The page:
Muslims around the world celebrated Eid al-Fitr on 8 August by offering prayers at mosques, greeting each other and celebrating with banquets, as they marked the end of the Islamic holy month of Ramadan.
Unlike the first day of Ramadan, which is observed with a sighting of the crescent moon in the western sky at sunset, Eid al-Fitr is celebrated after the setting of the sun.
After dusk hours, followers of Islam in several countries started Eid al-Fitr celebrations and gathered in streets. Lavish feasts are a core part of Eid al-Fitr celebrations after the month-long period of Ramadan, during which Muslims practice a fast from dawn until sunset, an act believed to bestow divine blessings on followers. Ramadan is also the month for acts of charity, donation and kindness.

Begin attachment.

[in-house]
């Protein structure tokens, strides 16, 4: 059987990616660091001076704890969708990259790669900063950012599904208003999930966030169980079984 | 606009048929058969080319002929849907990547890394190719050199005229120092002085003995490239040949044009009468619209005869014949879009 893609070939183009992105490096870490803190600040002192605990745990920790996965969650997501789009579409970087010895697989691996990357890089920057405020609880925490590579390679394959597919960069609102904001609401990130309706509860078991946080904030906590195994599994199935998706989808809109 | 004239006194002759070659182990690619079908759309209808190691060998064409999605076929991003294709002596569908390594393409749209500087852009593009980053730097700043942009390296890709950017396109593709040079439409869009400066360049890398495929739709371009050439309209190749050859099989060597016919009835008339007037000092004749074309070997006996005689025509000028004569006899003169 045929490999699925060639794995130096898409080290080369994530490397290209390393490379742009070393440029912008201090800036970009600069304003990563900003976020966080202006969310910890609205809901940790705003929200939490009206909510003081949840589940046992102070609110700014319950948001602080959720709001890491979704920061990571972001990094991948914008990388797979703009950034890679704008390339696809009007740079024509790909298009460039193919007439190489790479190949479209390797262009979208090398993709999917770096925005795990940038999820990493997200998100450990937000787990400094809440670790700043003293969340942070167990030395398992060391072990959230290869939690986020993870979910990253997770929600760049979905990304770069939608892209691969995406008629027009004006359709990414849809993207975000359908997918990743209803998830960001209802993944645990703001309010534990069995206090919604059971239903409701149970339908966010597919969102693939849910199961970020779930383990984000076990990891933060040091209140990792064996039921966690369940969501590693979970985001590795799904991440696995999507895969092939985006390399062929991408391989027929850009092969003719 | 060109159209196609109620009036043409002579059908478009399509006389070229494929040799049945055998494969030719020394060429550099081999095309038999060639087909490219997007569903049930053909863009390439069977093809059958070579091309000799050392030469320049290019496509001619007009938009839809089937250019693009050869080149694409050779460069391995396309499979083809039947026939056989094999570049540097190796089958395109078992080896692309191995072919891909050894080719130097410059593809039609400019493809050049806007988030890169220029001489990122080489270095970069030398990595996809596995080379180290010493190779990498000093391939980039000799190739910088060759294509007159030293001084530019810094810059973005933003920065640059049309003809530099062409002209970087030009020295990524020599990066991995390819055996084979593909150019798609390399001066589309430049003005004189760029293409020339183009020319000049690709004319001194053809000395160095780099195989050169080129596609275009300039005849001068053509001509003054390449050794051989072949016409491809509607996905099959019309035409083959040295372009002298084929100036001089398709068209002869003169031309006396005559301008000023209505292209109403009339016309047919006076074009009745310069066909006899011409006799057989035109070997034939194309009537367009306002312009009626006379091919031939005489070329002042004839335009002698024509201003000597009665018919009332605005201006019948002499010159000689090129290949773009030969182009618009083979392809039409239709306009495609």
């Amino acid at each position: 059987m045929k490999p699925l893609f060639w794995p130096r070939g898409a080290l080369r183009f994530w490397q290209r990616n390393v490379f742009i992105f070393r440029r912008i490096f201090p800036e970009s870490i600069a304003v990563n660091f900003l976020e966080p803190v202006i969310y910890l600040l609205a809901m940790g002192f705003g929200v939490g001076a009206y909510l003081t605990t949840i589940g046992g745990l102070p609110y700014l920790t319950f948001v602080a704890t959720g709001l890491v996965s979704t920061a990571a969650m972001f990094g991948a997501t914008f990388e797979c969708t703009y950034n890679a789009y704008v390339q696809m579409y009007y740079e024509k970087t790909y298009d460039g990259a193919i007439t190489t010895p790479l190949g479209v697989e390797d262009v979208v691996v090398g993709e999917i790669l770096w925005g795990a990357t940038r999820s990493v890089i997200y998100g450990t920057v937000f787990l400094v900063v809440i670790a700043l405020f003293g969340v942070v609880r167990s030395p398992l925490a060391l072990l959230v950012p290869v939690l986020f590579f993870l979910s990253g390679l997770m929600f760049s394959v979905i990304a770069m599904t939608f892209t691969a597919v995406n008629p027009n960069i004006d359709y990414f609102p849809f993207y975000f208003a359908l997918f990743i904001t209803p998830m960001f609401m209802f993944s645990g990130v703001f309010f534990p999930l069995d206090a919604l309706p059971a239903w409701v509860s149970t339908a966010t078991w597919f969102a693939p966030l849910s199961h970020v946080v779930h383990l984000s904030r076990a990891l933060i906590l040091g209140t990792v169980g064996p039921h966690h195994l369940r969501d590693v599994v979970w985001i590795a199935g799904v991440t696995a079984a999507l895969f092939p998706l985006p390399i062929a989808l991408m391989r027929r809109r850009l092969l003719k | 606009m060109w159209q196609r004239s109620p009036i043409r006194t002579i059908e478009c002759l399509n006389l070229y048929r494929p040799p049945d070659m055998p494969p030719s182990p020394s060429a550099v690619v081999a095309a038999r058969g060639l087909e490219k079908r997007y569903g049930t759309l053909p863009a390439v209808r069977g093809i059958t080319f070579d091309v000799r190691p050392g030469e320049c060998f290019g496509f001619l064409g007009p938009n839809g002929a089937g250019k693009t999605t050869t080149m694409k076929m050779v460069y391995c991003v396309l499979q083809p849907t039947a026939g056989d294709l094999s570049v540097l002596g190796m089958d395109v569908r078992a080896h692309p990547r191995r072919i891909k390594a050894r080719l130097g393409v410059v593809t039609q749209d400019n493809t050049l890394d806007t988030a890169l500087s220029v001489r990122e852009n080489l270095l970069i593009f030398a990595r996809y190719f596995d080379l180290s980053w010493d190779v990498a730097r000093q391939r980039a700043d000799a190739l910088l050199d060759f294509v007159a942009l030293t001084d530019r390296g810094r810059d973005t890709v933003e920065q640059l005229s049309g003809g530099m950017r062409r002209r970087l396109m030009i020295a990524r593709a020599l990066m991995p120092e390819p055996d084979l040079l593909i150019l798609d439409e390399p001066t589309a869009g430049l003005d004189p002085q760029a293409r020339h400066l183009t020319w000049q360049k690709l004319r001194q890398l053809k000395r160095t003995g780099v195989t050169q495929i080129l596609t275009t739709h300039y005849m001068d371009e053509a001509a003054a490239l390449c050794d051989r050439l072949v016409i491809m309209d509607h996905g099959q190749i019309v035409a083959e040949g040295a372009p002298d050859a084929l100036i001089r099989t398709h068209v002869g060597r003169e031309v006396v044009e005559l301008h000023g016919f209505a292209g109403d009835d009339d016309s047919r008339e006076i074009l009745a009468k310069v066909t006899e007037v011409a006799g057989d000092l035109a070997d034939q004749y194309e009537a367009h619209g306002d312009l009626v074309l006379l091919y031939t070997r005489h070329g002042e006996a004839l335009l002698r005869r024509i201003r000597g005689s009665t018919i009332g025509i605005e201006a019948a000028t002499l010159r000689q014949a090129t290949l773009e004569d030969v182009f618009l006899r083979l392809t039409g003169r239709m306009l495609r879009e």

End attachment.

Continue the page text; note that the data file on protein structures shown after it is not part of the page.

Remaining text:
Eid al-Fitr, a three-day festival, falls on the last Friday of Ramadan or on the first day of Shawwal, the month that follows Ramadan.
From the Lakemba mosque in Sydney to Indonesia, which has the world's largest Muslim population, scroll down to see the end of the holy month of Ramadan and the beginning of Eid festivities around the world...
This article was first published
on August 8, 2013